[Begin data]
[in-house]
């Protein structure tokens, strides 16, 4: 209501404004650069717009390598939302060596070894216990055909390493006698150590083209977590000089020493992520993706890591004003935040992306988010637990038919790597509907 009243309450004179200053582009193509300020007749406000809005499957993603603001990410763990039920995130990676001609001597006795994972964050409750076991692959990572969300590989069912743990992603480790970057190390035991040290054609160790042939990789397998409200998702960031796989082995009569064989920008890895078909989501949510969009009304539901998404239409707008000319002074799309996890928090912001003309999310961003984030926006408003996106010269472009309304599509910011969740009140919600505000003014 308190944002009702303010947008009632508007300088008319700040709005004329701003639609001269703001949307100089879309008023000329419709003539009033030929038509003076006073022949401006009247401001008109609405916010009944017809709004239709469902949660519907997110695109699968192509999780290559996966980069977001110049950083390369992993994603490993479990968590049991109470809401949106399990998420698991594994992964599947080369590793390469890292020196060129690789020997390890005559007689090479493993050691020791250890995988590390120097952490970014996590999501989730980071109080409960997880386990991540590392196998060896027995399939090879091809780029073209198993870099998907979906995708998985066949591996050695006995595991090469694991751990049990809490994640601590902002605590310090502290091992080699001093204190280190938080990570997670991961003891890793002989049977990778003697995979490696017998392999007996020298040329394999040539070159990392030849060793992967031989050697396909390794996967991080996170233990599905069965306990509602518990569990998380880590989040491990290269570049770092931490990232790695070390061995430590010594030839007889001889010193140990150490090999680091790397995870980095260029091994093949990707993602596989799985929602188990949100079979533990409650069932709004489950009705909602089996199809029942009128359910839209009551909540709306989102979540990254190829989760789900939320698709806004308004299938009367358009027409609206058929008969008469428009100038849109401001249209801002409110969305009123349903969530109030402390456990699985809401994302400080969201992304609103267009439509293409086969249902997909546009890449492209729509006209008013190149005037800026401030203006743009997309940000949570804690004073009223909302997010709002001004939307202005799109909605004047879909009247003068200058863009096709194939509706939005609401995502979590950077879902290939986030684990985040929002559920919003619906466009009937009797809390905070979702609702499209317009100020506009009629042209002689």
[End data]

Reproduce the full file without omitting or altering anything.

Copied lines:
[in-house]
């Protein structure tokens, strides 16, 4: 209501404004650069717009390598939302060596070894216990055909390493006698150590083209977590000089020493992520993706890591004003935040992306988010637990038919790597509907 009243309450004179200053582009193509300020007749406000809005499957993603603001990410763990039920995130990676001609001597006795994972964050409750076991692959990572969300590989069912743990992603480790970057190390035991040290054609160790042939990789397998409200998702960031796989082995009569064989920008890895078909989501949510969009009304539901998404239409707008000319002074799309996890928090912001003309999310961003984030926006408003996106010269472009309304599509910011969740009140919600505000003014 308190944002009702303010947008009632508007300088008319700040709005004329701003639609001269703001949307100089879309008023000329419709003539009033030929038509003076006073022949401006009247401001008109609405916010009944017809709004239709469902949660519907997110695109699968192509999780290559996966980069977001110049950083390369992993994603490993479990968590049991109470809401949106399990998420698991594994992964599947080369590793390469890292020196060129690789020997390890005559007689090479493993050691020791250890995988590390120097952490970014996590999501989730980071109080409960997880386990991540590392196998060896027995399939090879091809780029073209198993870099998907979906995708998985066949591996050695006995595991090469694991751990049990809490994640601590902002605590310090502290091992080699001093204190280190938080990570997670991961003891890793002989049977990778003697995979490696017998392999007996020298040329394999040539070159990392030849060793992967031989050697396909390794996967991080996170233990599905069965306990509602518990569990998380880590989040491990290269570049770092931490990232790695070390061995430590010594030839007889001889010193140990150490090999680091790397995870980095260029091994093949990707993602596989799985929602188990949100079979533990409650069932709004489950009705909602089996199809029942009128359910839209009551909540709306989102979540990254190829989760789900939320698709806004308004299938009367358009027409609206058929008969008469428009100038849109401001249209801002409110969305009123349903969530109030402390456990699985809401994302400080969201992304609103267009439509293409086969249902997909546009890449492209729509006209008013190149005037800026401030203006743009997309940000949570804690004073009223909302997010709002001004939307202005799109909605004047879909009247003068200058863009096709194939509706939005609401995502979590950077879902290939986030684990985040929002559920919003619906466009009937009797809390905070979702609702499209317009100020506009009629042209002689």